Motivation/Engagement: Use the puzzle pieces for text to text connections (related books, movies, etc)
and text to world connections (current events, historical events, etc) Just for fun: As you preview each chapter, create a wordle (www.wordle.com) of new vocabulary. Ideas Big and.... ... small Just for fun: Create a bulletin board celebrating connections. Put the title of the book (maybe even a drawing of the book cover or a student drawn scene from the book) in the center. Ask students to write or otherwise put their connections on colored paper (maybe in funky shapes) that they can then attach to the Connections wall. Draw arrows from the connections to the picture to further illustrate the idea of text to self connection. Ideas Big and.... ... small Differentiation
1. change headings for on the 2 column note so that they are easier to understand.
2. Pair difficult words with pictures to aid in understanding and vocabulary retention.
3. Use sentence starters to help the group create the summary. Examples of sentence starters could be: “In the beginning of the chapter (character name). . . . ,” “then (character name). . . . . .,” “at the end . . . .”
4. Allow students to “talk out” their summary and their predictions with teacher acting as the scribe.
1. The Definition of setting—and a list of examples/options—can be posted on the board to help students identify the book's setting.
2. The teacher can provide students with a handout describing and providing examples of the various genres. Note: This lesson is intended for a small group consisting of approximately four (4) Special Education students, currently attending a public middle school in rural Maine. The students range from grades six (6) through eight (8) and have read similarly leveled books with teacher assistance. Based in the Behavioral Skills and the Life Skills classrooms, each of the students are identified with a combination of Emotional Disabilities and Specific Learning Disabilities. Although the targeted audience for this lesson is as described above, I believe that the lesson could easily be utilized by other populations with minimal adjustments. Resources "Predicting motivates students and helps them form a purpose for reading" (Stricklin, 2011, p. 620). An involved reader finds the connections between the text, himself and the world around him. 1. Be sure to allow adequate time for processing.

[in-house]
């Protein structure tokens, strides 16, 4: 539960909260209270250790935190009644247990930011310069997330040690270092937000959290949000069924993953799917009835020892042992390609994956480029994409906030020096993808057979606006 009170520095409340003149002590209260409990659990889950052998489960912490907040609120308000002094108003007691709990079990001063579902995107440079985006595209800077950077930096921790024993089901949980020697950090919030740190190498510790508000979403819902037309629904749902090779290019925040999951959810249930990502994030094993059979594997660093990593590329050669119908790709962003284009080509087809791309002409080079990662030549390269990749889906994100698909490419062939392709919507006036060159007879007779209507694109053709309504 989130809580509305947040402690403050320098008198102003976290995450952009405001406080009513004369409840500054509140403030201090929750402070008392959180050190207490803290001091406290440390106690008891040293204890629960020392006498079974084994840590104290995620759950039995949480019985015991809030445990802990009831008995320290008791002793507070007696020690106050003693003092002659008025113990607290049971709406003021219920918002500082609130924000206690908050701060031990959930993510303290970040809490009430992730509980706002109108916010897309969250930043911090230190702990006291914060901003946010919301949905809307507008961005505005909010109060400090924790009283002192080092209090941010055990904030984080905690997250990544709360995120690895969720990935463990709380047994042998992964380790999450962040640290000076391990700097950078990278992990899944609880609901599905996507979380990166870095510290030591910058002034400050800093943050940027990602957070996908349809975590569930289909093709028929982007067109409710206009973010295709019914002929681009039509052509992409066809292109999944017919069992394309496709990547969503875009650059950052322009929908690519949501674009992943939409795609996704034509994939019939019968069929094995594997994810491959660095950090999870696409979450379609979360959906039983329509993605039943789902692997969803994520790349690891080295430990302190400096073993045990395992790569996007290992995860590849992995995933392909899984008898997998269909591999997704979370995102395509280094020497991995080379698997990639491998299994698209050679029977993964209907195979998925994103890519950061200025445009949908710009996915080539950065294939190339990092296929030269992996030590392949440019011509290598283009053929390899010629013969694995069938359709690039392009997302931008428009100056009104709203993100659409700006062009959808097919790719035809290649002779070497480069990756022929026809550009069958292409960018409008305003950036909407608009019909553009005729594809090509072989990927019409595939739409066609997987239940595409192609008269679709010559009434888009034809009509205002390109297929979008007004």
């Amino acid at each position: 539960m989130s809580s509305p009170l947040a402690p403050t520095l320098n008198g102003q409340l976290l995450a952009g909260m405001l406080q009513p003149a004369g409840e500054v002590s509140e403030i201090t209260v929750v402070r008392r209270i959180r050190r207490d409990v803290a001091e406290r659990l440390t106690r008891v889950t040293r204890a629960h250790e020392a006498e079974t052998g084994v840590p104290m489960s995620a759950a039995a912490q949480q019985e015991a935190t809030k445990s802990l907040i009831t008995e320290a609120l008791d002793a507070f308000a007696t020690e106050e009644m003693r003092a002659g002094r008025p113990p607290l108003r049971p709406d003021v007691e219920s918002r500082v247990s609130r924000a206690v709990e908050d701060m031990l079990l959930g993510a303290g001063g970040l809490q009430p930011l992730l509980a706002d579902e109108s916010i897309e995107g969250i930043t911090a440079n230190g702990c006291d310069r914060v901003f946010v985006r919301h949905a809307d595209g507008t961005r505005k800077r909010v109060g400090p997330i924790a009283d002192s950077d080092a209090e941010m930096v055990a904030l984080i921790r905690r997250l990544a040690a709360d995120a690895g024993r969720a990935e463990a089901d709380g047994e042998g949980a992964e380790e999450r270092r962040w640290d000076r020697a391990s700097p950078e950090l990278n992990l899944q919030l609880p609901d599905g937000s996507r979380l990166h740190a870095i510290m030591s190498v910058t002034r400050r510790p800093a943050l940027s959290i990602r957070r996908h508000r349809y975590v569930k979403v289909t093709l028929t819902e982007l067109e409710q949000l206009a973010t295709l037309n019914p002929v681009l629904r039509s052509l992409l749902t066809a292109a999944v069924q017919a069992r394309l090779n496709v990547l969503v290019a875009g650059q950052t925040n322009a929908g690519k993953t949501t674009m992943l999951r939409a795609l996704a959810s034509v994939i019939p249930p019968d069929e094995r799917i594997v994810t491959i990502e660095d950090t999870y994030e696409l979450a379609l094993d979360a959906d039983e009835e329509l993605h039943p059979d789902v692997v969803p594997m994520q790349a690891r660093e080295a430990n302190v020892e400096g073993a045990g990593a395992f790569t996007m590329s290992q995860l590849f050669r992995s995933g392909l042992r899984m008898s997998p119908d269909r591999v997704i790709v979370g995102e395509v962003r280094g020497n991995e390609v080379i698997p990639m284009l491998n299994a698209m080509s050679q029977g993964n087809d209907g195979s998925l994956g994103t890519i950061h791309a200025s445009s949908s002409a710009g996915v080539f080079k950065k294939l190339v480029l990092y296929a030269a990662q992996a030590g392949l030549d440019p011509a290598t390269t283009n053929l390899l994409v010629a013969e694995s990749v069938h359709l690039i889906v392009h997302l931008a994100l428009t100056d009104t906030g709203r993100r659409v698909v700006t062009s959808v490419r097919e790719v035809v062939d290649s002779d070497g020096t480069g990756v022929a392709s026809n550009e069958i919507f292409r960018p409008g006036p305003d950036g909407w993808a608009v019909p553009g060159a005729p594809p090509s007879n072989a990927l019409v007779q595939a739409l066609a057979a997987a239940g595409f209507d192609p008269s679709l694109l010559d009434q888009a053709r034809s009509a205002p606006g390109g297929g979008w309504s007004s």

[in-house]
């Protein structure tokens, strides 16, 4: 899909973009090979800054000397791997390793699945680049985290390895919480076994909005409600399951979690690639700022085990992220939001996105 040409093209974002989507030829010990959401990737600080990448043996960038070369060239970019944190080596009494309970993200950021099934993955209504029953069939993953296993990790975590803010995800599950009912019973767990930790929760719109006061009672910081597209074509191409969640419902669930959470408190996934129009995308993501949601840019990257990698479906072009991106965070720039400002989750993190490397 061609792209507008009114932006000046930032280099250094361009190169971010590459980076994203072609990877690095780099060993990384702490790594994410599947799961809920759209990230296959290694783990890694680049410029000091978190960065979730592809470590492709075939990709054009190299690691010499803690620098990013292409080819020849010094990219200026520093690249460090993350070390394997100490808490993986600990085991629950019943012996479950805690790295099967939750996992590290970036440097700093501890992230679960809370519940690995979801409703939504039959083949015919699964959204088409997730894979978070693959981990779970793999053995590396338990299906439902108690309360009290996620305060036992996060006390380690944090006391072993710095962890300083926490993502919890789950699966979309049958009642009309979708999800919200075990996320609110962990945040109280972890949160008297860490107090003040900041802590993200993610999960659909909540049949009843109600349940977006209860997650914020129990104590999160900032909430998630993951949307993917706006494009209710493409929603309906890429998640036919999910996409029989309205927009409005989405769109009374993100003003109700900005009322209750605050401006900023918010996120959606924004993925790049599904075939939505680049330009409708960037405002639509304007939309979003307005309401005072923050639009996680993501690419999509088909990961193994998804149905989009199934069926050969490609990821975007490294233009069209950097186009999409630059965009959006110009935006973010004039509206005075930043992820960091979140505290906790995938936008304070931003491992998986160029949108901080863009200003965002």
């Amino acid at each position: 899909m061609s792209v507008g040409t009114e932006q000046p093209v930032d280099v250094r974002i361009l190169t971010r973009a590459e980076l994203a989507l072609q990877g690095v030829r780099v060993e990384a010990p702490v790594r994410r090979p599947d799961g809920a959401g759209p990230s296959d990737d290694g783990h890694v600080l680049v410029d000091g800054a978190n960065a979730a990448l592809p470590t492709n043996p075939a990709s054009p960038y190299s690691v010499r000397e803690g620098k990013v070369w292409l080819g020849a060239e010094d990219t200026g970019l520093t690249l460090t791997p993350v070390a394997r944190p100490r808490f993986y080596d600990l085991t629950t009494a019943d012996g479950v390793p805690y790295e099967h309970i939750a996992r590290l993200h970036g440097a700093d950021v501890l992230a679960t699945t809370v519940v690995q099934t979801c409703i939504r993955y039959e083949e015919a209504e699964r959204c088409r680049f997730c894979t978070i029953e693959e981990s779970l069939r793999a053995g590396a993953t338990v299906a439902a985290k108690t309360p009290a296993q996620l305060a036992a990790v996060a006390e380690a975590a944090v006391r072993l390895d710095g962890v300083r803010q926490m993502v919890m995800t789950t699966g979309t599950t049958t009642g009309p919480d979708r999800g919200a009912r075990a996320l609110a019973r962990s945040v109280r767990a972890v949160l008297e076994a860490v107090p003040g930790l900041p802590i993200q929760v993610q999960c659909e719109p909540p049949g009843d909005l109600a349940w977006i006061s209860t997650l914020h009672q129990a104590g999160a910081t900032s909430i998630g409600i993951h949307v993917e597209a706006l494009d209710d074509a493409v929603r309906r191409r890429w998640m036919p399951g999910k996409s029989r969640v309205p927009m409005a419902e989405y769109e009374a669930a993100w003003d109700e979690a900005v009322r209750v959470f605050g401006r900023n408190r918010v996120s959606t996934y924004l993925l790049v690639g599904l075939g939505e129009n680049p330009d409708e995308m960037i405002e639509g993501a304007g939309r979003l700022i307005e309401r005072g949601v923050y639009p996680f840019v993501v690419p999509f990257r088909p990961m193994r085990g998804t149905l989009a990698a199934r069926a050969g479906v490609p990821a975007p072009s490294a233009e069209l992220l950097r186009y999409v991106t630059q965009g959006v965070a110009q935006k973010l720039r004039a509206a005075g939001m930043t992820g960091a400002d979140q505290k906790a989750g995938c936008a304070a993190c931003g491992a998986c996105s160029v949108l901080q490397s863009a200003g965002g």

2. Provide visual cues and prompts to help student make
optimal growth during the lesson.
3. Provide students with completed examples of the puzzle so
that they have a clear understanding of the desired outcome. Differentiation Differentiation Ellery, Valerie. (2009). Creating Strategic Readers: Techniques for developing competency in phonemic awareness, phonics, fluency, vocabulary, and comprehension. International Reading Association.

Narkon, Drue E; Wells, Jenny C; & Segal, Lillian S. ( 2011). E-word wall: An interactive vocabulary instruction tool for students with learning disabilities and autism spectrum disorders. Teaching Exceptional Children, 43(4), 38-45.

Stricklin, Kelley. (2011). Hands-on reciprocal teaching: A comprehensive technique. The Reading Teacher, 64(8), pp. 620–625. Book Introduction (Ellery, 2009, p. 175) Connect and Reflect (Ellery, pp. 178-179) Paula Kirkpatrick
EDU 740
June 22, 2012 Ideas Big and.... ... small Just for fun: Teacher and group could create a horizontal flow chart of correct predictions linking them to events occurring in the book. Such a flow chart might look as follows: WE predict . . . "A"
because . . . We were right/almost right/wrong. . .
"B" happened. Because "x" happened, now we predict
that . . . will happen next.